FRAMINGHAM, Mass. – More smartphones are forecast to be shipped globally than feature phones in 2013, the first such occurrence in the mobile phone market on an annual basis. According to the International Data Corporation (IDC) Worldwide Quarterly Mobile Phone Tracker, vendors will ship 918.6 million smartphones this year, or 50.1% of the total mobile phone shipments worldwide.
Smartphone prices have fallen globally, the smartphone strata are wider than ever, and the roll-out of data-centric fourth-generation (4G) wireless networks are three factors that have made these “do-it-all” devices an increasingly attractive option for users. By the end of 2017, IDC forecasts 1.5 billion smartphones will be shipped worldwide, which equates to just over two-thirds of the total mobile phone forecast for the year due to these primary factors.
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IDG News Service (San Francisco Bureau)
SAN FRANCISCO - Qualcomm has lowered its forecast of global cellular device shipments for 2012 due to a gloomy economic outlook, though it expects device sales to surge in the fourth quarter because of upcoming products, a likely reference to Apple’s iPhone and Microsoft’s Windows 8 tablets. The mobile chip company reported results for its fiscal third quarter on Wednesday, posting revenue and profit up significantly from a year earlier but down from the previous quarter. Revenue hit US$4.63 billion, up 28 percent year over year and down 6 percent sequentially, while earnings per share were $0.69, up 13 percent from a year earlier and down 46 percent from the previous quarter. Citing more cautious forecasts by economists, Qualcomm said it was lowering its forecast for global shipments of 3G and 4G devices in the current calendar year to between 875 million and 935 million. But that outcome would still represent an increase of 14 percent from 2011, assuming the results come in at the midpoint of the forecast, the company said.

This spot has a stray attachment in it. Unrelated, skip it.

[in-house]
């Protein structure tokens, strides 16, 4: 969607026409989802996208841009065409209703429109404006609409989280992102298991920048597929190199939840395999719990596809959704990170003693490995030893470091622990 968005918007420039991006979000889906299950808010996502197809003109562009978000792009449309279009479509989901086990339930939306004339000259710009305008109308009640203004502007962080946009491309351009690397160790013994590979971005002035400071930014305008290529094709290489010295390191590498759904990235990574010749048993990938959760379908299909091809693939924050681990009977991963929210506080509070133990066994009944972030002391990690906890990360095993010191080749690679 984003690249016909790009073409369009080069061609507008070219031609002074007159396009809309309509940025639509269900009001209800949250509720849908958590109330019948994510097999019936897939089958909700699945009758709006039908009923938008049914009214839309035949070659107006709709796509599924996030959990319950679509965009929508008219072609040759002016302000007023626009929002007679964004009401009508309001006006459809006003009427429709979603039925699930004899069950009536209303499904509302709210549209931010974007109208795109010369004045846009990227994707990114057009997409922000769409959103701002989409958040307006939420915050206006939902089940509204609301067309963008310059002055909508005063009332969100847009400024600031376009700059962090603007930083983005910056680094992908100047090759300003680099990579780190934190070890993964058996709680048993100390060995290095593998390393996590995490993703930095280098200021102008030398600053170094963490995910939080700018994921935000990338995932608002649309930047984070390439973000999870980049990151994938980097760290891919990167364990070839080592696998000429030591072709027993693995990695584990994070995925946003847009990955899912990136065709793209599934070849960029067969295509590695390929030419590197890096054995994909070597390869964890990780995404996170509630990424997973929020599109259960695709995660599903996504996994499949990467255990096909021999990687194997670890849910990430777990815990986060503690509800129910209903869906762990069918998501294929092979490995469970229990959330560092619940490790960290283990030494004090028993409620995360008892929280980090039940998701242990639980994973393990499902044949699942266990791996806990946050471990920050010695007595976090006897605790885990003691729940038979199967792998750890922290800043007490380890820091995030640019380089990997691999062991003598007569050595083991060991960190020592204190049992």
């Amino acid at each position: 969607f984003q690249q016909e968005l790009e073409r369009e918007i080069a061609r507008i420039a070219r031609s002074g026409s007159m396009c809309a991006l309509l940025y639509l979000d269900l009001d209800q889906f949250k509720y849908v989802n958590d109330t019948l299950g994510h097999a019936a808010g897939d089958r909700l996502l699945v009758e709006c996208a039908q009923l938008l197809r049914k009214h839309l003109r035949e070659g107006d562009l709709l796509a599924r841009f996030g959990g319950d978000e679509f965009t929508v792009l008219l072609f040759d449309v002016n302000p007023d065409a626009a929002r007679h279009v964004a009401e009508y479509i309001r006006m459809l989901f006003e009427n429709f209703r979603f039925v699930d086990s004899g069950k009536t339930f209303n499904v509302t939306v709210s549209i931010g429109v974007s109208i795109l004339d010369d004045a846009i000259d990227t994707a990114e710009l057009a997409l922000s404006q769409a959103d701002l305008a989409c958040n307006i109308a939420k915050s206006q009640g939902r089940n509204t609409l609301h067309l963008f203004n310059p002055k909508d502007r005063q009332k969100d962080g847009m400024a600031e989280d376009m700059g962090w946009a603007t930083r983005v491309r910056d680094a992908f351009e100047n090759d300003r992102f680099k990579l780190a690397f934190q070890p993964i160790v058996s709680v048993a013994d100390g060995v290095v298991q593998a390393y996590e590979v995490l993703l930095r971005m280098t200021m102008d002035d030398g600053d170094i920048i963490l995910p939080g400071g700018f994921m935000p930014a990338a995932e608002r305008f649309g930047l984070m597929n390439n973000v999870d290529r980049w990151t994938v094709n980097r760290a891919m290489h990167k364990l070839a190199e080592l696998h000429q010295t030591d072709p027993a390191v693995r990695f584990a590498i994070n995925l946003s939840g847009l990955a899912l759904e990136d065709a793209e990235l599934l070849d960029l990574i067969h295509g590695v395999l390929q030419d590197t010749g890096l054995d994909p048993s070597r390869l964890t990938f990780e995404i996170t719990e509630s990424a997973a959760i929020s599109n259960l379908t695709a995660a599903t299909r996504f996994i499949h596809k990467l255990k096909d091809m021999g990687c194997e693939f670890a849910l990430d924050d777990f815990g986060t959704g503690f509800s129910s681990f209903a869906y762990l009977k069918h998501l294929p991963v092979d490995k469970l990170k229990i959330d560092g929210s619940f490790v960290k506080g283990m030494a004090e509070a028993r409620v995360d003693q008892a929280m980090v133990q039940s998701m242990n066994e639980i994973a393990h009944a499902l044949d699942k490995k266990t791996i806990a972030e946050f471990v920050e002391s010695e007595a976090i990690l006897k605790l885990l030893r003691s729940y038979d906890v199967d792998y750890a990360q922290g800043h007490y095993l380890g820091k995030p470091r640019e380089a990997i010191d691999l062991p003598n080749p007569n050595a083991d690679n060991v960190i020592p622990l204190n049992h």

If you need the fastest mobile data connection you can get, or are agonising over which carrier to plump for, here’s something that might help: PC World has tested 3G and 4G connection speeds at multiple locations across 13 cities. Here are the results.
Things change rapidly in the world of mobile providers, so it’s good to keep track of who’s doing best. PC World tested data connections—in Atlanta, Boston, Chicago, Dallas, Denver, Las Vegas, Los Angeles, New Orleans, New York, San Francisco, San Jose, Seattle, and Washington, D.C.—to find out who can offer you the fastest service.
PCWorld news release
SAN FRANCISCO—Mobile internet service is a major monthly expense for most American consumers, and a very big business for U.S. wireless companies. The marketing machines of those companies are now in high gear, touting their services as the industry transitions from 3G service to the much faster 4G. Problem is, everybody’s service is “4G”, “most reliable”, “biggest”, “fastest” and “best,” if you believe all the names and claims flying about on TV, radio, print media and the Web.“We only hope that the competition eventually translates into better performance and better value for consumers.”
That’s why PCWorld has once again hit the road to measure the real-world performance of the four major wireless services on America’s streets and in its coffee shops. During February and March of this year, PCWorld measured the speeds of the major U.S. carriers’ 3G and 4G wireless services from 130 locations in 13 major U.S. cities.